Molecular, behavioural and morphological comparisons of sperm adaptations in a fish with alternative reproductive tactics
Svensson Ola; Schöld Sofie; Kvarnemo Charlotta; Leder Erica H; Green Leon; Lindström Kai; Griful-Dones Martina; Havenhand Jonathan N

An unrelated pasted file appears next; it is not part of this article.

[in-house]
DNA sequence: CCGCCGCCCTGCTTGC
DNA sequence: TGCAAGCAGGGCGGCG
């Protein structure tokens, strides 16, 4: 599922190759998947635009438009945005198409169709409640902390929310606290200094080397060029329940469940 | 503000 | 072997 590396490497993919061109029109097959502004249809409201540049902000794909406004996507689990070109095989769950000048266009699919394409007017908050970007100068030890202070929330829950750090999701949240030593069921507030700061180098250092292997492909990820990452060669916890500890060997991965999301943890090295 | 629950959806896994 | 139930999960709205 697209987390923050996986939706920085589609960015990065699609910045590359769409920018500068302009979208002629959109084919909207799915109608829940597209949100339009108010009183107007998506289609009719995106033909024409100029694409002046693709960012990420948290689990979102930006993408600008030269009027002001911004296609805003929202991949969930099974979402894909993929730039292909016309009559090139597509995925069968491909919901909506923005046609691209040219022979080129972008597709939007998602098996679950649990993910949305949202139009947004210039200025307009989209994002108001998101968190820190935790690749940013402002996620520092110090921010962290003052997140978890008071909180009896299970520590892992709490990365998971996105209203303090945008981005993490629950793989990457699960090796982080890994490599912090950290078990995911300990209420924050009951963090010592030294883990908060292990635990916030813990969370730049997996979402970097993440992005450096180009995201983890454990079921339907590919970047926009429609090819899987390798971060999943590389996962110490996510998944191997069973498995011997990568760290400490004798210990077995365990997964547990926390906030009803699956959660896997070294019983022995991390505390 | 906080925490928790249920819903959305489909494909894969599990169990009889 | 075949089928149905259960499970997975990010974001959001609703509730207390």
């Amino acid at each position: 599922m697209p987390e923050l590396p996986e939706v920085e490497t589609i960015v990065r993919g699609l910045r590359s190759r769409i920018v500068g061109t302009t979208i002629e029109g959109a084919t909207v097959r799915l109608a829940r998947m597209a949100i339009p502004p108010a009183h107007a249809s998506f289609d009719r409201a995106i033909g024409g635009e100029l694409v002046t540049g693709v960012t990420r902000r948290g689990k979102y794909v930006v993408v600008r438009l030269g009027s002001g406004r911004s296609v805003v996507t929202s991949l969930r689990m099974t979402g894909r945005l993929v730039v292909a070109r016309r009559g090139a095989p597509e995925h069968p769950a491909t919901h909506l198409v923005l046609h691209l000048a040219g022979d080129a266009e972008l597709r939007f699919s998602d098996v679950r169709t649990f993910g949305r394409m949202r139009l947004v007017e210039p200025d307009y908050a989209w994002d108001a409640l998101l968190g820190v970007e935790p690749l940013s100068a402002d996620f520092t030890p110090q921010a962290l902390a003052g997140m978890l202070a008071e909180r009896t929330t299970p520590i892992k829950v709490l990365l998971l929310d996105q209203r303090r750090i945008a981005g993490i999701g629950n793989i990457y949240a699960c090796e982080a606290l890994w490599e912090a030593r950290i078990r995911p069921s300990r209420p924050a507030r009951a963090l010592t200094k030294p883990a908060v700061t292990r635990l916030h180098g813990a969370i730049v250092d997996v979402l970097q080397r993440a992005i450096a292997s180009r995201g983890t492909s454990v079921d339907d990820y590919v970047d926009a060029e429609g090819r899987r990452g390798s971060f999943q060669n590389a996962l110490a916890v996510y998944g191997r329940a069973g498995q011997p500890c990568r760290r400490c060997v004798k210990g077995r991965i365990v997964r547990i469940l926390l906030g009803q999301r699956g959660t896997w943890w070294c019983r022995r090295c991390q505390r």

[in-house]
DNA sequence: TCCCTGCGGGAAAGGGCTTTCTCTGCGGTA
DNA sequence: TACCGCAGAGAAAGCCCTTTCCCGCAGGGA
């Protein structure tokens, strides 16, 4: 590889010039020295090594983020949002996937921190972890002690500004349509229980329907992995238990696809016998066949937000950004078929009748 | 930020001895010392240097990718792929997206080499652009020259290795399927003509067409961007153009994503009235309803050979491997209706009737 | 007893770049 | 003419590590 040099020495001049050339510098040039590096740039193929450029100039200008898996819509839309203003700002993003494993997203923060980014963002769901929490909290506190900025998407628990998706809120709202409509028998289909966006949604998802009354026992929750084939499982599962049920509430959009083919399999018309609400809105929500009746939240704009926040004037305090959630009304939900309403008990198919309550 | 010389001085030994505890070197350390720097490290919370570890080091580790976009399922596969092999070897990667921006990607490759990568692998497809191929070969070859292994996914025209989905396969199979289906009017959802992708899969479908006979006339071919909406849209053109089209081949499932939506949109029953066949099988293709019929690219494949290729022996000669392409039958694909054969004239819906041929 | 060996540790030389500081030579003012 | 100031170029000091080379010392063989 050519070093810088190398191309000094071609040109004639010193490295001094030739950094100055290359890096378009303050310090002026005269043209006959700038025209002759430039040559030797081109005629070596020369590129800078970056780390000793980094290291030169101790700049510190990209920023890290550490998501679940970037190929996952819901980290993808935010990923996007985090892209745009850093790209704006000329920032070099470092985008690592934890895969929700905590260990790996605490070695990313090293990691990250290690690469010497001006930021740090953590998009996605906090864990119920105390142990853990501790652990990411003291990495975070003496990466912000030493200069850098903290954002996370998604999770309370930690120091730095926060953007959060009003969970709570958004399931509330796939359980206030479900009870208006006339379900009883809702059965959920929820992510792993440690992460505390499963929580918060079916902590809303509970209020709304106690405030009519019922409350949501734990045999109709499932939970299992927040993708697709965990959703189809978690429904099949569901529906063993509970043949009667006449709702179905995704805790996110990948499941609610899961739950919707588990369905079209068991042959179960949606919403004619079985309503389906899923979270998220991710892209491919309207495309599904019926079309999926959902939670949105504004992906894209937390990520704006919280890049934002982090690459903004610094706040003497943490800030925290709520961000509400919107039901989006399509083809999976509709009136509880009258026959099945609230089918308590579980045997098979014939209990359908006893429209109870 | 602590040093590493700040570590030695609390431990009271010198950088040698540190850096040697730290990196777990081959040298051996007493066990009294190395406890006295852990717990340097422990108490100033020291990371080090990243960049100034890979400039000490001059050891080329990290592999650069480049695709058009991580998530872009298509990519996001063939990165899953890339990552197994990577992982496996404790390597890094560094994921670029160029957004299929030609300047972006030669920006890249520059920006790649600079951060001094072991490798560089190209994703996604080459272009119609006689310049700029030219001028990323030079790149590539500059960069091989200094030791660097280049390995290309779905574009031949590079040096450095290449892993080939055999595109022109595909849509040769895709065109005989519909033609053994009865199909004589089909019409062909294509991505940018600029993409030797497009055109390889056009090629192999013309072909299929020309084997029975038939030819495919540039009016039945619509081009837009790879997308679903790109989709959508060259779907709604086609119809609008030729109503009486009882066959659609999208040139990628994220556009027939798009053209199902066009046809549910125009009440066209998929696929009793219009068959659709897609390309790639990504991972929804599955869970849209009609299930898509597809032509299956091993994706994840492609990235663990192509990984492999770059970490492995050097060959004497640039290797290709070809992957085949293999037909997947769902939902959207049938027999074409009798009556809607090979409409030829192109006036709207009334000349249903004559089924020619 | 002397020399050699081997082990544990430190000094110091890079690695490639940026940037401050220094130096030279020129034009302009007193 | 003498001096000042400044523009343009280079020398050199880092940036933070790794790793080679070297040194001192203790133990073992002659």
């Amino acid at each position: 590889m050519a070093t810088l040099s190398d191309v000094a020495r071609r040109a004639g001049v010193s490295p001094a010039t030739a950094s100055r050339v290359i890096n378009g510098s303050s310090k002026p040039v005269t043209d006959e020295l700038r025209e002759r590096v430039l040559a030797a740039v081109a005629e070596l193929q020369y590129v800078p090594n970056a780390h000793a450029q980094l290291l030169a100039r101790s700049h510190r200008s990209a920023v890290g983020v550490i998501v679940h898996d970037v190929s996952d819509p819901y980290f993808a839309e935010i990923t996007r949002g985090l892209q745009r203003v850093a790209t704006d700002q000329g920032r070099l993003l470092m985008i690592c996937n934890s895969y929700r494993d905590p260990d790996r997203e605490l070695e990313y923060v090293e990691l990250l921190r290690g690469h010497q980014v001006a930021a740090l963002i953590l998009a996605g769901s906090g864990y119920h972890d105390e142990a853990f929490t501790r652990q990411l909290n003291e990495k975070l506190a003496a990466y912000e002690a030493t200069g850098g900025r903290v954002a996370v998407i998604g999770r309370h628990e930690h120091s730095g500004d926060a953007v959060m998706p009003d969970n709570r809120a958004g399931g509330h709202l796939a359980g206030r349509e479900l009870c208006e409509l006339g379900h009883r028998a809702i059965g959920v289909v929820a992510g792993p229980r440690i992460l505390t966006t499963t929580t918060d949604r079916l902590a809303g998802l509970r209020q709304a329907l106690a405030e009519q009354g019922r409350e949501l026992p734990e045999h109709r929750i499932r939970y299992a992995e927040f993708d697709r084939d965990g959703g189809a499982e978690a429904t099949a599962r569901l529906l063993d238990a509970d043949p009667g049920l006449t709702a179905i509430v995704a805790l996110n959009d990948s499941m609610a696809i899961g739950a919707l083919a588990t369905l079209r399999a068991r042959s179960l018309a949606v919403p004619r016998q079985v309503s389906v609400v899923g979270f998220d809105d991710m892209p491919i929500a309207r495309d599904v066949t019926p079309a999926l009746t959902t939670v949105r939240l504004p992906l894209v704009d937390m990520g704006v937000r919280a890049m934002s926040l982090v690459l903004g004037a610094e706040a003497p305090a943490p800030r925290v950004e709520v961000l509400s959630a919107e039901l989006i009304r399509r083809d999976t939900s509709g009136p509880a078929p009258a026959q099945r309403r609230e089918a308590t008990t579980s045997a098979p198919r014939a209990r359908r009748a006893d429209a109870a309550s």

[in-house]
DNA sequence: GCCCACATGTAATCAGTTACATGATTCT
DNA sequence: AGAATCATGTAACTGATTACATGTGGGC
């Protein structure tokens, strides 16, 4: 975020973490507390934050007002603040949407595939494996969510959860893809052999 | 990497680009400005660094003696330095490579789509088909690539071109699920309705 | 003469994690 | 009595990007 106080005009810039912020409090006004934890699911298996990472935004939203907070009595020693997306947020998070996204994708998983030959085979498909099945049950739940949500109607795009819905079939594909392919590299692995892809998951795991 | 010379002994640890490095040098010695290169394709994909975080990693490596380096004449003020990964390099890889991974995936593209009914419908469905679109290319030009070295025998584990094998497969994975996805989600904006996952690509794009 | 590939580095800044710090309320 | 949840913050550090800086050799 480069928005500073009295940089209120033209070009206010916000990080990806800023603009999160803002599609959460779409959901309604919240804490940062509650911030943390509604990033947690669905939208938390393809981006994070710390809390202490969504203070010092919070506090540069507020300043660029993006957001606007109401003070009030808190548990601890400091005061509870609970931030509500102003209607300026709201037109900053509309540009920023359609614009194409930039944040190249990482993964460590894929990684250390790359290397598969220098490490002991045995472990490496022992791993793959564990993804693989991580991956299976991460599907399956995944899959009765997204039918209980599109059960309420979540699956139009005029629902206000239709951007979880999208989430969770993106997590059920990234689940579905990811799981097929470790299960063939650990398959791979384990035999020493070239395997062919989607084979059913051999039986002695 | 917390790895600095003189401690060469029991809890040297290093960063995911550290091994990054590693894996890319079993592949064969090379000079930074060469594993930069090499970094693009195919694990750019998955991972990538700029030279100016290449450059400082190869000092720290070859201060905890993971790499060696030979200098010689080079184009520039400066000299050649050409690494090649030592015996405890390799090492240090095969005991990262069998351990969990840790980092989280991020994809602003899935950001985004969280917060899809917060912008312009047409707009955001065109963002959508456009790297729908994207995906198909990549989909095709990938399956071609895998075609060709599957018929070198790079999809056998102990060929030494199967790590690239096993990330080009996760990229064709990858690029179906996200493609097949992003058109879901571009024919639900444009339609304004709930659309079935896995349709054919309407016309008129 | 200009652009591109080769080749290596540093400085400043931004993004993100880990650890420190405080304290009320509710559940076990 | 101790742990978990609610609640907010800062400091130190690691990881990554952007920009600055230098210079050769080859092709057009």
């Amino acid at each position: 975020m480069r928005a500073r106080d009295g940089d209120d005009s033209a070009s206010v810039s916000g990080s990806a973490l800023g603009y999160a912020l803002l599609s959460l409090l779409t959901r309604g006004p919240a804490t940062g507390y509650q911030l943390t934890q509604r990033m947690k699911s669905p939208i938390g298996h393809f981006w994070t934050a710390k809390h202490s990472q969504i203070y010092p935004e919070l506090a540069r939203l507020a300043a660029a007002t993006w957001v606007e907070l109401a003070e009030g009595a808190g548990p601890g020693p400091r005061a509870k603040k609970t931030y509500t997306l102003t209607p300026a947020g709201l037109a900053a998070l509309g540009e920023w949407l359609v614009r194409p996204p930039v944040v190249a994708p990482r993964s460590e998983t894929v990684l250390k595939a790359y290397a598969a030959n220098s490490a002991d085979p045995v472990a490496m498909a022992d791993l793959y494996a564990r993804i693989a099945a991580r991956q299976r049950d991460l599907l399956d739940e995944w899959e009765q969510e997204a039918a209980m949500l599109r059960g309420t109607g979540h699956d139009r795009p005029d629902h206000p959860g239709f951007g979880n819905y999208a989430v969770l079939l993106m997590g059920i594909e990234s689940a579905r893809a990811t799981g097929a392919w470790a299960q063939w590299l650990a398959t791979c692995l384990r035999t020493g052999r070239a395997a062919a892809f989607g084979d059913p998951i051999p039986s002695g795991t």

In species with alternative reproductive tactics, there is much empirical support that parasitically spawning males have larger testes and greater sperm numbers as an evolved response to a higher degree of sperm competition, but support for higher sperm performance (motility, longevity and speed) by such males is inconsistent. We used the sand goby (Pomatoschistus minutus) to test whether sperm performance differed between breeding-coloured males (small testes, large mucus-filled sperm-duct glands; build nests lined with sperm-containing mucus, provide care) and parasitic sneaker-morph males (no breeding colouration, large testes, rudimentary sperm-duct glands; no nest, no care). We compared motility (per cent motile sperm), velocity, longevity of sperm, gene expression of testes and sperm morphometrics between the two morphs. We also tested if sperm-duct gland contents affected sperm performance. We found a clear difference in gene expression of testes between the male morphs with 109 transcripts differentially expressed between the morphs. Notably, several mucin genes were upregulated in breeding-coloured males and two ATP-related genes were upregulated in sneaker-morph males. There was a partial evidence of higher sperm velocity in sneaker-morph males, but no difference in sperm motility. Presence of sperm-duct gland contents significantly increased sperm velocity, and nonsignificantly tended to increase sperm motility, but equally so for the two morphs. The sand goby has remarkably long-lived sperm, with only small or no decline in motility and velocity over time (5 min vs. 22 h), but again, this was equally true for both morphs. Sperm length (head, flagella, total and flagella-to-head ratio) did not differ between morphs and did not correlate with sperm velocity for either morph. Thus, other than a clear difference in testes gene expression, we found only modest differences between the two male morphs, confirming previous findings that increased sperm performance as an adaptation to sperm competition is not a primary target of evolution.
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